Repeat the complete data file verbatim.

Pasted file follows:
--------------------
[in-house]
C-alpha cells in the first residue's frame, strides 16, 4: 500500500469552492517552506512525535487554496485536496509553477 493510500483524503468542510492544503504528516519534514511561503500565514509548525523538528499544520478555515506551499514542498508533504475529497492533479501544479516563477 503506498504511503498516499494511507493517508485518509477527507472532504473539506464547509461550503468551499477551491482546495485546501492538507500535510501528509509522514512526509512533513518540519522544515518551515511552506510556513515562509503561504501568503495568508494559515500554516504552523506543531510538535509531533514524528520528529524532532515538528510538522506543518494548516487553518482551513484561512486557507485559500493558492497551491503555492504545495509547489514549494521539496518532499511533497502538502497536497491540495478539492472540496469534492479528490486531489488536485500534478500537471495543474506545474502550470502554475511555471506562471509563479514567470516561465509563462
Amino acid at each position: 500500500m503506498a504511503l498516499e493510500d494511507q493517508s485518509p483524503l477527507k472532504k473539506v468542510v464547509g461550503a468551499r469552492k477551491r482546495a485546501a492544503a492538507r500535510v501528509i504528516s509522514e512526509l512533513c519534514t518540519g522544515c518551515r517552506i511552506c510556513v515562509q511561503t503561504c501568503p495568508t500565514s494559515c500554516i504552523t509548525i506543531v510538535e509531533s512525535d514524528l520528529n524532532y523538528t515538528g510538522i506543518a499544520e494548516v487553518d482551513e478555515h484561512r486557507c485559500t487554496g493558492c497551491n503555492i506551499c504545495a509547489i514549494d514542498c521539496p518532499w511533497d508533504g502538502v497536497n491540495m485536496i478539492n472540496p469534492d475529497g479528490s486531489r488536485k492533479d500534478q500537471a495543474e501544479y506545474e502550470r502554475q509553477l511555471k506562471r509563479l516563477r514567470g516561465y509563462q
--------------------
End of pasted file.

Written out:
[in-house]
C-alpha cells in the first residue's frame, strides 16, 4: 500500500469552492517552506512525535487554496485536496509553477 493510500483524503468542510492544503504528516519534514511561503500565514509548525523538528499544520478555515506551499514542498508533504475529497492533479501544479516563477 503506498504511503498516499494511507493517508485518509477527507472532504473539506464547509461550503468551499477551491482546495485546501492538507500535510501528509509522514512526509512533513518540519522544515518551515511552506510556513515562509503561504501568503495568508494559515500554516504552523506543531510538535509531533514524528520528529524532532515538528510538522506543518494548516487553518482551513484561512486557507485559500493558492497551491503555492504545495509547489514549494521539496518532499511533497502538502497536497491540495478539492472540496469534492479528490486531489488536485500534478500537471495543474506545474502550470502554475511555471506562471509563479514567470516561465509563462
Amino acid at each position: 500500500m503506498a504511503l498516499e493510500d494511507q493517508s485518509p483524503l477527507k472532504k473539506v468542510v464547509g461550503a468551499r469552492k477551491r482546495a485546501a492544503a492538507r500535510v501528509i504528516s509522514e512526509l512533513c519534514t518540519g522544515c518551515r517552506i511552506c510556513v515562509q511561503t503561504c501568503p495568508t500565514s494559515c500554516i504552523t509548525i506543531v510538535e509531533s512525535d514524528l520528529n524532532y523538528t515538528g510538522i506543518a499544520e494548516v487553518d482551513e478555515h484561512r486557507c485559500t487554496g493558492c497551491n503555492i506551499c504545495a509547489i514549494d514542498c521539496p518532499w511533497d508533504g502538502v497536497n491540495m485536496i478539492n472540496p469534492d475529497g479528490s486531489r488536485k492533479d500534478q500537471a495543474e501544479y506545474e502550470r502554475q509553477l511555471k506562471r509563479l516563477r514567470g516561465y509563462q